At first sight, the outline looks frightening, but on further analysis, it’s not as scary as it looks. We need to pay attention to keywords in each line: identify, recognize, interpret, describe, explain, differentiate, and distinguish. Let’s take some examples: Under topic A of financial accounting and finance, you are required to “identify concepts and underlying principles of financial accounting (types of financial statements and terminologies such as bonds, leases, pensions, intangible assets, research and development, etc.)”. This means that, for example, you are not expected to know every detail about pension funds; you are only required to know what a pension fund is, and the main types of pension funds. You will not be asked on the exam about the pros and cons of each type of a pension fund. Here you can find more info about College of English Language. Under topic E of the same section, you are required to “Describe capital budgeting, capital structure, basic taxation, and transfer pricing”. You are not expected to be an expert on tax accounting; you are only required to know basic definition and concepts.
How to study for the accounting section of the exam?
Most review course providers will assume that you have accounting knowledge. They will assume that you have studied business at a university level degree and have at least had 1 or 2 accounting subjects during the first and second years of your degree. Otherwise, Part 3’s textbook would be thousands of pages. If you have some accounting background your review course should have sufficient coverage of the accounting section of the exam. If you do not have that accounting background, you can take the following approach:
- Try to understand the accounting concepts based on the textbook provided by your review course. Mark any concepts that you don’t understand and look for resources to cover those topics (more details later).
- If the above approach doesn’t work, it might be beneficial if you study accounting principles while you prepare for the CIA exams. Since the exam does not require comprehensive advanced knowledge, you will probably gain enough knowledge just by reading.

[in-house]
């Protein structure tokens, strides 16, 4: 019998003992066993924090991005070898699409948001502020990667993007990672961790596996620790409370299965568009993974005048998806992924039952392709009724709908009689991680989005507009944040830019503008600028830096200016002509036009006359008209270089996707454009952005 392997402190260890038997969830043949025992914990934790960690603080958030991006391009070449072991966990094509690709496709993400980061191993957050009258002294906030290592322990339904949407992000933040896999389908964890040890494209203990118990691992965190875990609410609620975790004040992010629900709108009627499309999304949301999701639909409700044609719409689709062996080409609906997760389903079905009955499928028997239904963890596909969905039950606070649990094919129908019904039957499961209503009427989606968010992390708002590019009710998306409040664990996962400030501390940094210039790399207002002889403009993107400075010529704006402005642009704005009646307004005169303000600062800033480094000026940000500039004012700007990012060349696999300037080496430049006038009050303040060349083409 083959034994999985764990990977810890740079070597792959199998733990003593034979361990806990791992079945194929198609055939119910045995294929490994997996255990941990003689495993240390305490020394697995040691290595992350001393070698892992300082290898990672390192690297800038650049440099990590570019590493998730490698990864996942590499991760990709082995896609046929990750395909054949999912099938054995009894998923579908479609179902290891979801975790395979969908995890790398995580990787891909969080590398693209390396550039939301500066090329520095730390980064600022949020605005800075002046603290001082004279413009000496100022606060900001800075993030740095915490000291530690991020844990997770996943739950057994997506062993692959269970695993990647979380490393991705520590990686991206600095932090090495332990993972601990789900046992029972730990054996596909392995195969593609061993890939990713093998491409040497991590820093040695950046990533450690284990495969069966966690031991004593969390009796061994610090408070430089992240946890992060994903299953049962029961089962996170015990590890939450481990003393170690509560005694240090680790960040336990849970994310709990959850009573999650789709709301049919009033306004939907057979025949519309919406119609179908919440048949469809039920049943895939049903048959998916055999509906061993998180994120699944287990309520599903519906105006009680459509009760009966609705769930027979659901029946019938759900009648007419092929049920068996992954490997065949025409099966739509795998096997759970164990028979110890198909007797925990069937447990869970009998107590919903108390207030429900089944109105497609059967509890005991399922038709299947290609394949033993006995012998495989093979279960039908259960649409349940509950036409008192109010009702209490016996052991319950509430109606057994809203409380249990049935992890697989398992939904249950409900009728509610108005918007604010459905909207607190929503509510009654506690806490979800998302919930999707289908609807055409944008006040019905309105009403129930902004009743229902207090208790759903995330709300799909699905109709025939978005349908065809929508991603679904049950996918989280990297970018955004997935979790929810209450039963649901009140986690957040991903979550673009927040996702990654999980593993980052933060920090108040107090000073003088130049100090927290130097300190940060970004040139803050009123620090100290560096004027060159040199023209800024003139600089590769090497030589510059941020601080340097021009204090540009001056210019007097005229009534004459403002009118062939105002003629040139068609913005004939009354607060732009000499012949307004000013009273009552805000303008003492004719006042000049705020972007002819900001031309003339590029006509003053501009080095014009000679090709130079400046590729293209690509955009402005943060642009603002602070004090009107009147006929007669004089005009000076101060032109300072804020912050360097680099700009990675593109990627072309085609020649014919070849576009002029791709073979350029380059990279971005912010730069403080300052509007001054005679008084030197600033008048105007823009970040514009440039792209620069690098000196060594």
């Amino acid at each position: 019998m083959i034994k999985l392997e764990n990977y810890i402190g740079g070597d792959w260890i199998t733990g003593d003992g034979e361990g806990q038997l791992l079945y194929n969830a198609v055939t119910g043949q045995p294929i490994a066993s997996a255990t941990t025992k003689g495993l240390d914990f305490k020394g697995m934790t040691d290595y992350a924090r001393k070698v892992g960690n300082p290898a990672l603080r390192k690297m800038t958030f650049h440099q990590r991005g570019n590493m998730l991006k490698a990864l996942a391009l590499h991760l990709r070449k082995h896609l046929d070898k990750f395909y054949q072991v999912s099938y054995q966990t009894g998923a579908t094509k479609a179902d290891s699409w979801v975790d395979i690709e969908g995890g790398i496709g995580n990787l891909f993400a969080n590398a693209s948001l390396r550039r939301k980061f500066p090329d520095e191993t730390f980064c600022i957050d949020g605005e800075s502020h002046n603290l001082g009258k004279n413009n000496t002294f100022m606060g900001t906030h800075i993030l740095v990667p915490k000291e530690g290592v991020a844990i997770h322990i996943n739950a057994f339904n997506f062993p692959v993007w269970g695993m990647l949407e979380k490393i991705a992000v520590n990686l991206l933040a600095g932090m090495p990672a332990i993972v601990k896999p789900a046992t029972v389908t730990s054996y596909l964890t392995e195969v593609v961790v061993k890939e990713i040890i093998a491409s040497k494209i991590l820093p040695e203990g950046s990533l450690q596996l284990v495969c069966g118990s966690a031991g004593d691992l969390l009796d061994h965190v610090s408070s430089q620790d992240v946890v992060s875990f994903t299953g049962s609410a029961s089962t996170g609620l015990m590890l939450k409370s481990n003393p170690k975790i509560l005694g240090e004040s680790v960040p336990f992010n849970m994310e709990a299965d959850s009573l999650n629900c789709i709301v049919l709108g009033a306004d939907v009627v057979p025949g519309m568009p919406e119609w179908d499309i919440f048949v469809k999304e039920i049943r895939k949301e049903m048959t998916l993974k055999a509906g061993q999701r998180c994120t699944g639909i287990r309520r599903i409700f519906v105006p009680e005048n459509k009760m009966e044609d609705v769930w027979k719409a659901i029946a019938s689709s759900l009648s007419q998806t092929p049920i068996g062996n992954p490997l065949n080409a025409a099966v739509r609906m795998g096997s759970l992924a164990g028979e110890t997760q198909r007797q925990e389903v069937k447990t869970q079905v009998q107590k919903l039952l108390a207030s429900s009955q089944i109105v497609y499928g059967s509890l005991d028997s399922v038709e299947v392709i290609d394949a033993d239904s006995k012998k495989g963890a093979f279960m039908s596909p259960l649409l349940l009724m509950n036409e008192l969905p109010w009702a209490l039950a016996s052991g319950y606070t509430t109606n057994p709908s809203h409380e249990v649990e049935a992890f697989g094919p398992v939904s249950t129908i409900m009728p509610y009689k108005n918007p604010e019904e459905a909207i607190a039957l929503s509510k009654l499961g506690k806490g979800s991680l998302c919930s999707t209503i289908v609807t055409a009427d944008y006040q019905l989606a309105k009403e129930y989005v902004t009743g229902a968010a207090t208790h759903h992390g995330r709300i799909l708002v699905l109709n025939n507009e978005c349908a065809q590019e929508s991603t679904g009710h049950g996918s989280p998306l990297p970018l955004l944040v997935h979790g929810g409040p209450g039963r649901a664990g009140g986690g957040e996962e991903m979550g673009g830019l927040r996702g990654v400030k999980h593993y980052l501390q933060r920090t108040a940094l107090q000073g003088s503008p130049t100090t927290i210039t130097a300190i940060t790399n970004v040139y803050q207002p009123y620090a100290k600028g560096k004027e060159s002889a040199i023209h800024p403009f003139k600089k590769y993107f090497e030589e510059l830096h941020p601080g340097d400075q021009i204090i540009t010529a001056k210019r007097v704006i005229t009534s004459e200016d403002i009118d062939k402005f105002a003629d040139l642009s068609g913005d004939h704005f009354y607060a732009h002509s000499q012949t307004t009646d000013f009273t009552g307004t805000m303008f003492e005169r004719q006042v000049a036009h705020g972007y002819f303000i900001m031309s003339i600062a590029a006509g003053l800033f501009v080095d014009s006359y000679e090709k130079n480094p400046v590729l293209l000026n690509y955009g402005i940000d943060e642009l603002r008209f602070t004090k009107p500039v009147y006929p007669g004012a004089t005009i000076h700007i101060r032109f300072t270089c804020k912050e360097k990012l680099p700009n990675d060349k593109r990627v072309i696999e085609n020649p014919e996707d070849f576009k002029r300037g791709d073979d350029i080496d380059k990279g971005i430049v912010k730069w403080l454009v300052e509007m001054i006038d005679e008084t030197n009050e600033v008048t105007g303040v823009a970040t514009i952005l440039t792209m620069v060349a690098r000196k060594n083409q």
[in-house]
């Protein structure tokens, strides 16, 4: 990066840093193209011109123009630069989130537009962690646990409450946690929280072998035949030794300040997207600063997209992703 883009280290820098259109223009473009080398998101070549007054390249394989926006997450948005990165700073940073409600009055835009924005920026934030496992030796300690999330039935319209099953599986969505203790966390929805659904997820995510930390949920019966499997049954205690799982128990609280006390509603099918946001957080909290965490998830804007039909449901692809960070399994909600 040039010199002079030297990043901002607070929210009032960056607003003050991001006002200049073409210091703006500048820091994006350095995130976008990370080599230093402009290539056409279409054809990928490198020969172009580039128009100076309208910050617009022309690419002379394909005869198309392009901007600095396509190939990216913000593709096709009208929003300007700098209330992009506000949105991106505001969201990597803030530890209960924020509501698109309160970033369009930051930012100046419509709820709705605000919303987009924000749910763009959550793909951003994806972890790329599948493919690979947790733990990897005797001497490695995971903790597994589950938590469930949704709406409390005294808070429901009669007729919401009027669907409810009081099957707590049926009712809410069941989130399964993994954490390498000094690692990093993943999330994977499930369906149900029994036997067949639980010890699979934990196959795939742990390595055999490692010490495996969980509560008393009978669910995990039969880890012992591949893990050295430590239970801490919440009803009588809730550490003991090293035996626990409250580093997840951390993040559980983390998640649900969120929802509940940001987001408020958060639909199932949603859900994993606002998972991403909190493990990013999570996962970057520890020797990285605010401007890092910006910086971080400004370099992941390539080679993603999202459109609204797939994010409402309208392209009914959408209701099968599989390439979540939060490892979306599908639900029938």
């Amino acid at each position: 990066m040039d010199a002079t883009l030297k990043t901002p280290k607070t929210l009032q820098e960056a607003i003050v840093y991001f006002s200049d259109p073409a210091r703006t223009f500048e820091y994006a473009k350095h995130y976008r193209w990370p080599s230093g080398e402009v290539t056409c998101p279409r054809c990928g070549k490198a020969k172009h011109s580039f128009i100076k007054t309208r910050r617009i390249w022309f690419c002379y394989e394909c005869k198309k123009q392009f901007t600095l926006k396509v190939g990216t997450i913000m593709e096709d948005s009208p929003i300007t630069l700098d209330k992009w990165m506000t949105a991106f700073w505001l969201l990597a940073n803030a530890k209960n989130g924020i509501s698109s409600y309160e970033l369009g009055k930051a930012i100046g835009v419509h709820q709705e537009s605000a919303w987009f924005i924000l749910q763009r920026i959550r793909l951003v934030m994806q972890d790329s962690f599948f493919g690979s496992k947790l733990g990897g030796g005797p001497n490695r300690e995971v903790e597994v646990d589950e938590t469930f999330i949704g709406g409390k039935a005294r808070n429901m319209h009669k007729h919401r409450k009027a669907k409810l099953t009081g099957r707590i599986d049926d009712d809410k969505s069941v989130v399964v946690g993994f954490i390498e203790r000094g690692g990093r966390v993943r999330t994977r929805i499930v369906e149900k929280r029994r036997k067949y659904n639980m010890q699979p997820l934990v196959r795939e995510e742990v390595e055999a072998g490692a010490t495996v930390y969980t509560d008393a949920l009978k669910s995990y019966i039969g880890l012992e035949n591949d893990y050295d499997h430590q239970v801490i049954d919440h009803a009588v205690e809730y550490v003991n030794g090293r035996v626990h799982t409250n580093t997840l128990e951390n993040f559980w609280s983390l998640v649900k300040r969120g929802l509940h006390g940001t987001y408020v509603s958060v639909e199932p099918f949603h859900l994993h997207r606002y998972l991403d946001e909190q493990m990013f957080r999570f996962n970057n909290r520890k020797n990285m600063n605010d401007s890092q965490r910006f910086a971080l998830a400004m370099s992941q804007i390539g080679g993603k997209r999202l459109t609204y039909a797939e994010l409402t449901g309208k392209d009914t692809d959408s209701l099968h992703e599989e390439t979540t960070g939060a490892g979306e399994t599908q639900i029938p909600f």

The IIA’s website lists the following book as a reference for part 3: Accounting Principles, by Jerry Weygandt, Paul Kimmel, and Donald Kieso. It is in fact a very good resource that will provide valuable knowledge, but it also covers topics that are beyond the scope of the CIA exam. If you are interested in the topic, and have the time, you can read the whole book, or you can highlight the chapters covered by the CIA exam and focus on them. Another similar (and free) resource is the following website: https://www.principlesofaccounting.com/. Just like the textbook mentioned earlier, the website covers topics outside the scope of the CIA exam that you might want to study or skip. The website also offers practice questions that will help you evaluate your understanding.
If you have a good accounting background, the accounting section should be a guaranteed easy 20 marks on the exam since the exam will only cover basic concepts. If you don’t have the accounting background, the CIA exam might be a good chance to get basic knowledge that will help you pass the exam, and will also help you throughout your audit career. Although the outline is wide in coverage but it is at the same time very shallow. An investment of few extra study hours should at least get you 15 out of the 20 accounting questions on the exam. Since accounting is such a broad subject, you might need to set a longer preparation period for part 3. The new information needs to “sink in” and get absorbed quite well before you are ready to use it. In such cases, it is highly advised to start studying accounting as soon as you start preparing for the CIA program. By the time you finish part 1 and 2 you will have covered a lot of ground.